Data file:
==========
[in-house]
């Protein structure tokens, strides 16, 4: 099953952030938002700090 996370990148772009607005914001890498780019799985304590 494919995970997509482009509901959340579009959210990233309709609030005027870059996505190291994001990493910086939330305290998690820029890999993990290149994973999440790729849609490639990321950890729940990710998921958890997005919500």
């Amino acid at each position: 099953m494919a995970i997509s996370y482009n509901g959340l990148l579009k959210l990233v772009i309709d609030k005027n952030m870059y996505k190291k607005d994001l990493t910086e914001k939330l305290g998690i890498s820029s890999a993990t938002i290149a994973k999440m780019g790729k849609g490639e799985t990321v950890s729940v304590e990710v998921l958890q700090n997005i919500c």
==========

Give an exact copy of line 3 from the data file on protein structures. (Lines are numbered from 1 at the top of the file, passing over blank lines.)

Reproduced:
């Amino acid at each position: 099953m494919a995970i997509s996370y482009n509901g959340l990148l579009k959210l990233v772009i309709d609030k005027n952030m870059y996505k190291k607005d994001l990493t910086e914001k939330l305290g998690i890498s820029s890999a993990t938002i290149a994973k999440m780019g790729k849609g490639e799985t990321v950890s729940v304590e990710v998921l958890q700090n997005i919500c």